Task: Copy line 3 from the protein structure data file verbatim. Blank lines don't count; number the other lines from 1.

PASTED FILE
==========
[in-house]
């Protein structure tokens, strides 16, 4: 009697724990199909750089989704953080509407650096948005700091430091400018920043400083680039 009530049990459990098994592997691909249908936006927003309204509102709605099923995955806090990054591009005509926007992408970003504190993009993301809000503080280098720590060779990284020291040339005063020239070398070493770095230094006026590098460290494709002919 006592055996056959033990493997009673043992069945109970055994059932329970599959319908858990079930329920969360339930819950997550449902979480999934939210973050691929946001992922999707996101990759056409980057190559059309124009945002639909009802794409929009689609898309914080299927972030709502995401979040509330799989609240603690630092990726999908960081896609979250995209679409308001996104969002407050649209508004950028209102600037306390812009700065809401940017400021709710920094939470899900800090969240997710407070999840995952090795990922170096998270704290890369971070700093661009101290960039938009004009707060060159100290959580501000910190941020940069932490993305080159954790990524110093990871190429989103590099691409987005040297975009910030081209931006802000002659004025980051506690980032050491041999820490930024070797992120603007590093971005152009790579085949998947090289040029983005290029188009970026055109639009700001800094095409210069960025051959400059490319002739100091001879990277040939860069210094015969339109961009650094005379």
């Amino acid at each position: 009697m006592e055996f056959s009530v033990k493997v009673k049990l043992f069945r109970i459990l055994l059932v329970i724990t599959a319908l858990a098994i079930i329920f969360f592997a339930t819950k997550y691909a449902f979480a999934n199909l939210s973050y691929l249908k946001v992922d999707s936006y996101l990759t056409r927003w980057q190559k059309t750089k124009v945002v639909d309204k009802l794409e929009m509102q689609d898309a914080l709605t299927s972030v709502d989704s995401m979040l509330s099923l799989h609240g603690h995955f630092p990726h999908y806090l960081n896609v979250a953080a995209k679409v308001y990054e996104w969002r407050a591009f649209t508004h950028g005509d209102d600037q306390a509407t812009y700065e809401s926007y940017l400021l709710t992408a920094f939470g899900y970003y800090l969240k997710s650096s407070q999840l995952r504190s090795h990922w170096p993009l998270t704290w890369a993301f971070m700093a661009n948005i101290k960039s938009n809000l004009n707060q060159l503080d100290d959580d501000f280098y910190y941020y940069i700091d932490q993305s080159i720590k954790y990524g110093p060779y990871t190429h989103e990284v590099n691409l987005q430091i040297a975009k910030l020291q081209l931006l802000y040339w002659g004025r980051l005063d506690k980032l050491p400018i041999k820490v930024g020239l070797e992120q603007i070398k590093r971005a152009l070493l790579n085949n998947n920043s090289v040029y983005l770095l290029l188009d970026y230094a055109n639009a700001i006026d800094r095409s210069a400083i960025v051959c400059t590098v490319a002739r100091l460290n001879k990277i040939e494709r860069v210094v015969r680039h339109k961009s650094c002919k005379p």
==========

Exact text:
């Amino acid at each position: 009697m006592e055996f056959s009530v033990k493997v009673k049990l043992f069945r109970i459990l055994l059932v329970i724990t599959a319908l858990a098994i079930i329920f969360f592997a339930t819950k997550y691909a449902f979480a999934n199909l939210s973050y691929l249908k946001v992922d999707s936006y996101l990759t056409r927003w980057q190559k059309t750089k124009v945002v639909d309204k009802l794409e929009m509102q689609d898309a914080l709605t299927s972030v709502d989704s995401m979040l509330s099923l799989h609240g603690h995955f630092p990726h999908y806090l960081n896609v979250a953080a995209k679409v308001y990054e996104w969002r407050a591009f649209t508004h950028g005509d209102d600037q306390a509407t812009y700065e809401s926007y940017l400021l709710t992408a920094f939470g899900y970003y800090l969240k997710s650096s407070q999840l995952r504190s090795h990922w170096p993009l998270t704290w890369a993301f971070m700093a661009n948005i101290k960039s938009n809000l004009n707060q060159l503080d100290d959580d501000f280098y910190y941020y940069i700091d932490q993305s080159i720590k954790y990524g110093p060779y990871t190429h989103e990284v590099n691409l987005q430091i040297a975009k910030l020291q081209l931006l802000y040339w002659g004025r980051l005063d506690k980032l050491p400018i041999k820490v930024g020239l070797e992120q603007i070398k590093r971005a152009l070493l790579n085949n998947n920043s090289v040029y983005l770095l290029l188009d970026y230094a055109n639009a700001i006026d800094r095409s210069a400083i960025v051959c400059t590098v490319a002739r100091l460290n001879k990277i040939e494709r860069v210094v015969r680039h339109k961009s650094c002919k005379p």